The moment a few days ago Zack Greinke(notes) officially requested a trade, the Kansas City Royals understood their star pitcher would not wear their uniform next season. It was a sad moment for the team's executives, their best player asking out, though in hindsight they'll look back on it with gratitude: It forced the Royals to do the right thing.
For a franchise that has occupied the depths of baseball’s latrine for the last two decades, dealing a legitimate No. 1starter seems at first blush a deleterious move. And yet in the aftermath of the blockbuster deal Sunday that sent Greinke and shortstop Yuniesky Betancourt to the Milwaukee Brewers for shortstop Alcides Escobar, center fielder Lorenzo Cain, 100-mph-throwing reliever Jeremy Jeffress and right-handed pitching prospect Jake Odorizzi, it felt good and right and pretty even for both sides.
In Greinke, Milwaukee gets a stud to team with Yovani Gallardo(notes) and the newly acquired Shaun Marcum(notes) for a three-pitcher punch as good as any in the National League outside of Philadelphia. General manager Doug Melvin nailed a four-for-an-ace trade three years ago with CC Sabathia(notes), and instead of keeping the pitcher for two months, this time Melvin gets him for two years.
Just as interesting is what this does for Kansas City, a team that fancies itself the next Tampa Bay and Texas, one with an overwhelming cache of talent at the Double-A and Triple-A levels. It is no exaggeration to call the Royals' farm system among the best of the last 25 years, and nearly every other team with such talent has won and won big.
Of course, these are the Royals, who could turn a golden goose into an iron gander. The only expectations in Kansas City are how things will go wrong. Greinke represented a sliver of greatness onto which fans could glom amid pervasive ineptitude. It was, after all, the constant losing, rebuilding and uncertainty that poisoned Greinke's competitive spirit. The 2009 Cy Young Award recipient wanted to win, and with the Royals poised to do so by 2012 at earliest, he was unwilling to wait.
And that, as much as anything, is why the Royals made this move now instead of holding onto Greinke through spring training and until the July 31 trade deadline, perhaps regaining some of the leverage they lost with his trade request: All of those prospects are going to be with the Royals this spring, and all of them would have been surrounded by the Greinke questions: What is he doing here, why does he dislike it so much, how can he survive another year of losing?
For a franchise looking to change its standing not just among the public but inside baseball, keeping around a malcontent is bad for business. Never would Greinke publicly avow his true feelings – the Royals treated him too well during the social-anxiety-disorder episode that kept him sidelined for nearly the entire 2006 season – but ballplayers aren’t stupid. They see it. They feel it. And those around Greinke last season could tell.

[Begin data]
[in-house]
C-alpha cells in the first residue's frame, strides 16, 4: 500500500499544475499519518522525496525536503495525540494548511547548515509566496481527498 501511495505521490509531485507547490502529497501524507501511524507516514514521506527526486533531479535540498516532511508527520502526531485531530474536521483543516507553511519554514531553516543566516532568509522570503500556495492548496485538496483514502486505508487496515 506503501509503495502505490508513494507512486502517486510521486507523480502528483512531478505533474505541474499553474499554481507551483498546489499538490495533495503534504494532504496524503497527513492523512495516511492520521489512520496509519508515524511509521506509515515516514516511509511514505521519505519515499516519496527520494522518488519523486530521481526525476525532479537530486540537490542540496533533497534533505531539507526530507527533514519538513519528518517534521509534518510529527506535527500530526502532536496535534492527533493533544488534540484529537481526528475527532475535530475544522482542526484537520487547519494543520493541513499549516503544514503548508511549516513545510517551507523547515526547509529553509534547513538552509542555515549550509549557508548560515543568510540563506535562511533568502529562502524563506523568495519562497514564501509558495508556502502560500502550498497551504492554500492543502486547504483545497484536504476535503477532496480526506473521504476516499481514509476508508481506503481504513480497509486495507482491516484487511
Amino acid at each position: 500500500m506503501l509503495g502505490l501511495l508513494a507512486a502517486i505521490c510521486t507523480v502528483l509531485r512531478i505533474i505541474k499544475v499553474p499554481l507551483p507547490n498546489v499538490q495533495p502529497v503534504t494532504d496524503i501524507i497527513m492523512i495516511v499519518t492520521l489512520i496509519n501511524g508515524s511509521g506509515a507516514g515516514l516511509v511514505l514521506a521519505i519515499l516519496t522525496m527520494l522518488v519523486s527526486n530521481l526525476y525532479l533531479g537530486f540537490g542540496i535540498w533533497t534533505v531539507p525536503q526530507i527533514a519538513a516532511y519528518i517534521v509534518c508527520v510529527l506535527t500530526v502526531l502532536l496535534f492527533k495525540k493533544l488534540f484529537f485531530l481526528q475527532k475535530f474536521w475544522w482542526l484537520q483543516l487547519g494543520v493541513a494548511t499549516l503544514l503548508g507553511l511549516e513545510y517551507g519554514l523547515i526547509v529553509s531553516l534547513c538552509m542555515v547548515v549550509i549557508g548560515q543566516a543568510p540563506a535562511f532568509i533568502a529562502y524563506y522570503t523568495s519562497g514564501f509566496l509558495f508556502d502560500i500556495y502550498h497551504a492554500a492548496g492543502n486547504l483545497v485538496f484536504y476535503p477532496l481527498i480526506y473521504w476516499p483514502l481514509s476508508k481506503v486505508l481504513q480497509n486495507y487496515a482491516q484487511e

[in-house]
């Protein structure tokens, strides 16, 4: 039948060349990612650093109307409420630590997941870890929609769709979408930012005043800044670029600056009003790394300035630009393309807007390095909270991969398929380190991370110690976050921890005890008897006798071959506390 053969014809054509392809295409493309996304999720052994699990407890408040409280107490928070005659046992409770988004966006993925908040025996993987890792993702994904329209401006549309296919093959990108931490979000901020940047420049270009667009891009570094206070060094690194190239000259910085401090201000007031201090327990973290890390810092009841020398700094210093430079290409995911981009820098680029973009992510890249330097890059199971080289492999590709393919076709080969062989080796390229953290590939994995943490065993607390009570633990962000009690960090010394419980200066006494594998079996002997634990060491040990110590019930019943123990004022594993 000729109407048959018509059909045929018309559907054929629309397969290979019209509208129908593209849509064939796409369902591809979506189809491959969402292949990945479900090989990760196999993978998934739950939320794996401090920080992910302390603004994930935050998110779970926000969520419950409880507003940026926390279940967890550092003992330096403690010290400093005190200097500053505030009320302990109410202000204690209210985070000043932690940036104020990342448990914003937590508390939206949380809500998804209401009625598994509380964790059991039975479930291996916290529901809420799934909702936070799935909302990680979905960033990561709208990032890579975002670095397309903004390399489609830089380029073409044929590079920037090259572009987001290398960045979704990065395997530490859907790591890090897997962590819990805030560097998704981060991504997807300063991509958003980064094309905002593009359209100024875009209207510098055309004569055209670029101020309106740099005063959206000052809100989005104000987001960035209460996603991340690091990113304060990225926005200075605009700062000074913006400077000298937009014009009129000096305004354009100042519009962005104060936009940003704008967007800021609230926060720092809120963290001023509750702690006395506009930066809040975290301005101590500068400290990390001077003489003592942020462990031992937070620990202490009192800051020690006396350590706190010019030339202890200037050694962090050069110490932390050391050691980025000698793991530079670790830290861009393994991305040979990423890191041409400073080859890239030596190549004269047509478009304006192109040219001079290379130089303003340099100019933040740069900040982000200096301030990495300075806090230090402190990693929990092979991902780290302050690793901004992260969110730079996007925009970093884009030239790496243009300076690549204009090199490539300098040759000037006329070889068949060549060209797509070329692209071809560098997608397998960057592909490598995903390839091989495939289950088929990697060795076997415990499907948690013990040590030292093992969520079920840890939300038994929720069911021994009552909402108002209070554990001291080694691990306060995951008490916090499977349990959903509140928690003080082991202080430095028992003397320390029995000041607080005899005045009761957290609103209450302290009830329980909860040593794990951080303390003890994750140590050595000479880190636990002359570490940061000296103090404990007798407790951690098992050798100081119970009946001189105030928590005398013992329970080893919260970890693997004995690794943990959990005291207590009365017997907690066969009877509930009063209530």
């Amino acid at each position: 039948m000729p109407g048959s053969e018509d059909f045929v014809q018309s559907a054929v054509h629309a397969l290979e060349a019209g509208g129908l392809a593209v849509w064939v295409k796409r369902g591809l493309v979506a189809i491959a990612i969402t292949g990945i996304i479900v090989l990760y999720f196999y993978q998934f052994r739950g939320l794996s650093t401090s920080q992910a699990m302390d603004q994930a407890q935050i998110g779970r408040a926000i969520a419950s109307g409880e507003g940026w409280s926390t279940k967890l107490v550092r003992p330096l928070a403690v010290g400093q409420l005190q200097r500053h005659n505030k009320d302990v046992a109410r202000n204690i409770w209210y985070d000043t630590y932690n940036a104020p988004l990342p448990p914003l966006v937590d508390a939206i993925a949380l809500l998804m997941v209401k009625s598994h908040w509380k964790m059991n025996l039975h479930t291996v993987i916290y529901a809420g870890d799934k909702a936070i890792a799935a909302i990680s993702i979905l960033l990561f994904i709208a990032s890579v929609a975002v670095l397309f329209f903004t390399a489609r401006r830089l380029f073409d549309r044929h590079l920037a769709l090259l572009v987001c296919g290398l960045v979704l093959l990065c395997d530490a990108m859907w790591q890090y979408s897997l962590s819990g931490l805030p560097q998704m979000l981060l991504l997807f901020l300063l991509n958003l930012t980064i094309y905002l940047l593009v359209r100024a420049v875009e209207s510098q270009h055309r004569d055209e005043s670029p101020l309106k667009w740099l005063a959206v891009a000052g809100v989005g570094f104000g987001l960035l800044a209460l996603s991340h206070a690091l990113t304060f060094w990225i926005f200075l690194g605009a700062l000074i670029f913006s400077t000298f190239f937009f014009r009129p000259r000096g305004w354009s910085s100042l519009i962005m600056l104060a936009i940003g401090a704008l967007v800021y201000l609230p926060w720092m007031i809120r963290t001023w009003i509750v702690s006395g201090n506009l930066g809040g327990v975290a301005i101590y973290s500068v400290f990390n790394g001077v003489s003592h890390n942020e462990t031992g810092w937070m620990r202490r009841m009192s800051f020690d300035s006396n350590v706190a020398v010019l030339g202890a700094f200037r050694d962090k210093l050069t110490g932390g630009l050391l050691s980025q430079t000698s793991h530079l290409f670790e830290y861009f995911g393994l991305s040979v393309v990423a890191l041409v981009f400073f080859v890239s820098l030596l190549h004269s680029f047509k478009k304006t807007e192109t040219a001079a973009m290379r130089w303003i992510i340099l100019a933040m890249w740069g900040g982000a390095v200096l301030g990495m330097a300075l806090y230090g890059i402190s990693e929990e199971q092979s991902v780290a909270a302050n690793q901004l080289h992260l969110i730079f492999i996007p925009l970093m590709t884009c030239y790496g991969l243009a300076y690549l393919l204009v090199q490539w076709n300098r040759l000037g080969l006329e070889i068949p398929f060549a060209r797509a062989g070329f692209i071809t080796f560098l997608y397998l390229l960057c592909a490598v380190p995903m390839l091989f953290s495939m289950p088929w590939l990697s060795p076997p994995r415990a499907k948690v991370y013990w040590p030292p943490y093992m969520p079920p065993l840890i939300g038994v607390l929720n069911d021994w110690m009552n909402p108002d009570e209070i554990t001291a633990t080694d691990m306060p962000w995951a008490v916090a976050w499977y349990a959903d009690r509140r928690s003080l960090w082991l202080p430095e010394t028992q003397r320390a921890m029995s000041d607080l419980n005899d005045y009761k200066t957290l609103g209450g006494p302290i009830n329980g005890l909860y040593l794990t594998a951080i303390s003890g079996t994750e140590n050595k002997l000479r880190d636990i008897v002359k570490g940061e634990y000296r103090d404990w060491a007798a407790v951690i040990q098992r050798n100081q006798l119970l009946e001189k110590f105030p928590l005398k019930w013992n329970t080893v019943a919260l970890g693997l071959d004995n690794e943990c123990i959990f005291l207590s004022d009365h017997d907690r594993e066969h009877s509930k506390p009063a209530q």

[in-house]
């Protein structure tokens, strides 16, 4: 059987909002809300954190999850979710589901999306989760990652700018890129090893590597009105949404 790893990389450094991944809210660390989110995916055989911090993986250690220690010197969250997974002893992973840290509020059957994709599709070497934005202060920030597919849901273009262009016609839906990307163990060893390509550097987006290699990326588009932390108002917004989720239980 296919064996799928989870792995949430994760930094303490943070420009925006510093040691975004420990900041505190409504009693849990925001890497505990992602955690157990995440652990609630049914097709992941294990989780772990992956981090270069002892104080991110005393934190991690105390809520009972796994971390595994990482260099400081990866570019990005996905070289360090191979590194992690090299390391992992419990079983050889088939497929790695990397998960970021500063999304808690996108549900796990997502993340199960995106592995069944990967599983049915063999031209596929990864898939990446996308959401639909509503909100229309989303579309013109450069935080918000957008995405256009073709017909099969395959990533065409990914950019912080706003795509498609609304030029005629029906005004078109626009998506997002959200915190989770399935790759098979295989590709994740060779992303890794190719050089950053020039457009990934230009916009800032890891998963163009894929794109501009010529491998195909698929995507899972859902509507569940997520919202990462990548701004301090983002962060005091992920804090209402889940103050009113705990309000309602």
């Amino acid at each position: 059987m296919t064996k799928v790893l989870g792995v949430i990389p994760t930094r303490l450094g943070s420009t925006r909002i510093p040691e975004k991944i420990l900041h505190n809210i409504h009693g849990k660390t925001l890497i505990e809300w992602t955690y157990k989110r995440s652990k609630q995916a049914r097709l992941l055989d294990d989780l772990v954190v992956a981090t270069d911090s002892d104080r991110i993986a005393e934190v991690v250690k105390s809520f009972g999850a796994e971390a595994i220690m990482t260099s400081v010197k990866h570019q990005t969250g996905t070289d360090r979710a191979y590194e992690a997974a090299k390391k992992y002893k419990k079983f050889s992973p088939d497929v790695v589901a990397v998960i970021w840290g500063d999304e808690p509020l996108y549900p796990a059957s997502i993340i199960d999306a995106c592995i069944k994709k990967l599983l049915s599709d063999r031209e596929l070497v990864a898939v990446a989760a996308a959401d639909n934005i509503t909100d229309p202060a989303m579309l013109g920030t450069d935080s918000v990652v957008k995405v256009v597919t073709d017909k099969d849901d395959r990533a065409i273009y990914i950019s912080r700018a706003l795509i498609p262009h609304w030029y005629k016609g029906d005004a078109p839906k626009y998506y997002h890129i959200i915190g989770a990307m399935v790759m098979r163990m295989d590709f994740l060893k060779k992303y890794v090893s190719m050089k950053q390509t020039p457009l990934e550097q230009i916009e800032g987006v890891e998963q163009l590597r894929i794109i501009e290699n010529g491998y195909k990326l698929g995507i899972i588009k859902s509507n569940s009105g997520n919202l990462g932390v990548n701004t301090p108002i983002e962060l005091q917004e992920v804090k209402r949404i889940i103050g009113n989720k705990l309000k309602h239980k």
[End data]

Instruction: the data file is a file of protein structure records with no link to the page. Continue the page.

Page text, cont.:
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By dealing Greinke and David DeJesus(notes) this offseason, the Royals purged the final vestiges of the teams that lost 100 games three of four seasons. The kids will avoid first-hand accounts of the horrors of institutional incompetence. Come September, the core of the 2012-and-beyond Royals could be getting a sniff of the major leagues. Third baseman Mike Moustakas(notes) and first baseman Eric Hosmer should provide the pop alongside Billy Butler(notes).
Last year's first-round pick, Christian Colon, should shift over to second and slide in alongside Escobar, a top 10 prospect in all of baseball last year whose arm at shortstop, said one scout familiar with him, "is legit plus-plus," among the best in baseball. Previously in Milwaukee, manager Ned Yost is familiar with Cain and Escobar, who fill a pair of up-the-middle holes with strong defense. If either can hit, it turns the deal into, at very least, a push for the Royals.
Though Odorizzi is a couple years away, he provides a right-handed complement to the four left-handed arms – Mike Montgomery, John Lamb, Chris Dwyer and Danny Duffy – that will comprise the rotation at Double-A Northwest Arkansas in 2011. All have frontline starter potential. All may see the major leagues this year and join Jeffress, who by the end of the season could slot in front of Joakim Soria for a devastating eight- and ninth-inning combination.
While Kansas City's offseason machinations are an affirmation of the prospect culture today in baseball, the Brewers' are an indictment against it. Melvin is either the best kind of poker player or the worst, a go-for-broke sort whose all-in gambits succeed or fail spectacularly. With his new rotation, a lineup with Prince Fielder(notes), Ryan Braun and Corey Hart(notes), and a new manager in Ron Roenicke, the wide-open NL Central became a whole lot more interesting Sunday.
And in Kansas City, a place that wants to love its baseball team, the fans heartbroken by all the losing came to grips with the inevitable. Zack Greinke, who created palpable excitement across the city two years ago, no longer is theirs to relish and cherish. He is now a means to an end – an end for which those in Kansas City have yearned far too long, and an end for which Greinke was simply unwilling to wait, lest the iron gander show up once again.